|Posted on 11 August, 2016 at 5:40|
This article concentrates on 'happiness' or rather our perception of it. The idea came from watching a video by Gen Kelsang Nyema - ‘Happiness is all in the mind’ - in essence the relevance of being in control of our own happiness rather than relying on outside influences.
The RAT RACERS’ illusion is reaching some future destination that will bring lasting happiness, and not recognising the significance of the journey - A SLAVE TO THE FUTURE
For example Rat Racer ‘Tina’ is unconcerned with the future until she goes to school at age 6, and her career as a rat racer begins. She learns that the purpose of going to school is to get good grades so she can secure a good job/future – not that she should be happy in school and learning can and ought to be fun. She feels stressed and anxious, afraid of performing badly. Looks forward to the end of each class/day; sustained by the thought of up coming holidays when she’ll no longer think about grades and work. By now she is disliking learning/school seeing grades as a measure of success - praised for these successes.
She has learned to internalise the formula of success: sacrifice present enjoyment in order to be happy in the future – no pain, no gain. Rat racers are unable to enjoy what they are doing in their persistent belief that once they reach a certain destination they will be happy. Our culture reinforces this behaviour/belief – we are not rewarded for enjoying the journey itself but for the successful completion of the journey – rewarded for results, not processes; arrivals, not journeys. Upon arriving at our goal we can mistake happiness for the relief we feel (relief is real, but it is not happiness). A person who is relieved of a splitting headache will feel happy that she is free of pain but because this ‘happiness’ was preceded by suffering, the absence of pain is a momentary relief from an essentially negative (and temporary) experience.
The HEDONISTS’ illusion is that ONLY the journey is important, A SLAVE TO THE MOMENT
A HEDONIST focusing only on the present; seeks pleasure and avoids pain, equating pleasure with happiness and effort with pain. He will do things that are potentially detrimental if they afford him immediate gratification. If drugs produce a pleasant experience he takes them; if he finds work difficult he avoids it. Without a long-term purpose, devoid of challenge, life ceases to feel meaningful to us.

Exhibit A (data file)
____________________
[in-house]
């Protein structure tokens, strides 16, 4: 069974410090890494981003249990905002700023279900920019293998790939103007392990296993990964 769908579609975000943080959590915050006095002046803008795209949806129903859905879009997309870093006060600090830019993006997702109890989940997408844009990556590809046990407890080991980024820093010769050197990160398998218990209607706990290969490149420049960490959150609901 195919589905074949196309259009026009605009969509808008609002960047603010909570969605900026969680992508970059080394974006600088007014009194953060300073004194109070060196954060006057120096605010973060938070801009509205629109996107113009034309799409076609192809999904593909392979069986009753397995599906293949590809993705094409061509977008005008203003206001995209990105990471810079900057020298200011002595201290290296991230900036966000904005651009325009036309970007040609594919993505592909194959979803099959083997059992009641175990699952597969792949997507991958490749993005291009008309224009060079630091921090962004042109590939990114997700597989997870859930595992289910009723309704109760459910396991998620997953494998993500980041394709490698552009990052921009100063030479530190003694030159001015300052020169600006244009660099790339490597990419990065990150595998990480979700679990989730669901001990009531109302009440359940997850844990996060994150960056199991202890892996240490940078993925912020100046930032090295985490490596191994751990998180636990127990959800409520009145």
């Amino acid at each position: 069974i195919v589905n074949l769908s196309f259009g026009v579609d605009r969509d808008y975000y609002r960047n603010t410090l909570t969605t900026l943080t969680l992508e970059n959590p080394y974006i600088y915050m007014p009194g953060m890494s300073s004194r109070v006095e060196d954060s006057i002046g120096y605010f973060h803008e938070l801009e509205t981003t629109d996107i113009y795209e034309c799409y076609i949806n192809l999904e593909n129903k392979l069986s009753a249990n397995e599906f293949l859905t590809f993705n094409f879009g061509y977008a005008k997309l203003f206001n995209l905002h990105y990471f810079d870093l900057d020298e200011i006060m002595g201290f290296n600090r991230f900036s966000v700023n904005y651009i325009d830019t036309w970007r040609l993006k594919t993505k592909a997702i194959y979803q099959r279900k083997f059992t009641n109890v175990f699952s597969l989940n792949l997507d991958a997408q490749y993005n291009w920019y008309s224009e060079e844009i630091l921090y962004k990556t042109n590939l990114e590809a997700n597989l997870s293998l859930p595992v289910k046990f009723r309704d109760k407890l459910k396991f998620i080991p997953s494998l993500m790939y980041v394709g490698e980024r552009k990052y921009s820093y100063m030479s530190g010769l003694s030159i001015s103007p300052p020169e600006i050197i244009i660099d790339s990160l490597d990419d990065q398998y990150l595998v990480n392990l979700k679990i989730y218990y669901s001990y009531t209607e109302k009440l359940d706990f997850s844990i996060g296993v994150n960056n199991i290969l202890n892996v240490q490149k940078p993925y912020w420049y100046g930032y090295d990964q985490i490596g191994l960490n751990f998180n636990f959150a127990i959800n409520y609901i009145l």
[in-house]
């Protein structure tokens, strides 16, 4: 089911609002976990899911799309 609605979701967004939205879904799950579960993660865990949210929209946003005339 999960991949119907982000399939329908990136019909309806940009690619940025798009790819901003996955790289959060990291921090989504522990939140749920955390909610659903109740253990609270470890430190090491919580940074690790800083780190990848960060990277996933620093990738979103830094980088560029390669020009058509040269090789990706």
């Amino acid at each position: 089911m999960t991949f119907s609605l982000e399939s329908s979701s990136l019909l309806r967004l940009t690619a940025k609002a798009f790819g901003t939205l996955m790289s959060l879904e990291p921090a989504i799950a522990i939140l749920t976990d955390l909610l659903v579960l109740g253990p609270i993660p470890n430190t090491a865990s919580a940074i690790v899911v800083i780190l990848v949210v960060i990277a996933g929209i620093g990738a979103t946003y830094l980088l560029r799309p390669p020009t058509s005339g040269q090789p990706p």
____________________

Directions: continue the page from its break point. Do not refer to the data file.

The NIHILISTS’ illusion is to give up on both the destination and the journey, disillusioned with life – A SLAVE TO THE PAST
The NIHILISTS’ ILLUSION is the state of being ‘chained to the past’. Resigned to present unhappiness, expectation same sort of life in the future; believing they have no control over their lives.
LASTING HAPPINESS requires that we enjoy the journey on our way to a destination WE DEEM VALUABLE. Happiness is not about making it to the peak of the mountain nor is it about climbing aimlessly around the mountain – IT IS THE EXPERIENCE OF CLIMBING TOWARDS THE PEAK.
Instead of looking at life decisions in terms of “shall I be happy now or in the future?” ie: a job opportunity that will ‘get us where we want to be/set us up’ when we might enjoy another job more; the question is “How can I be happy now and in the future?” While present and future benefit may sometimes conflict - because some situations demand we forego one for the other – it is possible to enjoy both for much of the time. For example, students who really love learning derive present benefit from the pleasure in discovering new ideas and future benefit from the ways in which those ideas will prepare them for their careers. In romantic relationships, some couples enjoy their time together and help each other grow and develop. Those who work at something they love – business, medicine, art – can progress in their career while enjoying the journey.
The expectation of constant happiness is to set ourselves up for failure and disappointment. Not everything we do can provide us with both present and future benefit. It is sometimes worthwhile to forgo present benefit for greater future gain, and in every life some mundane work is unavoidable. Studying for exams, saving for the future or working long hours is often unpleasant but can help us to attain long-term happiness. The key to keep in mind, even as one forgoes some present gain for the sake of larger future gain, is the objective to spend as much time as possible engaged in activities that provide both present and future benefit.
(Reference: ‘Happier’ Tal Ben-Shahar PhD)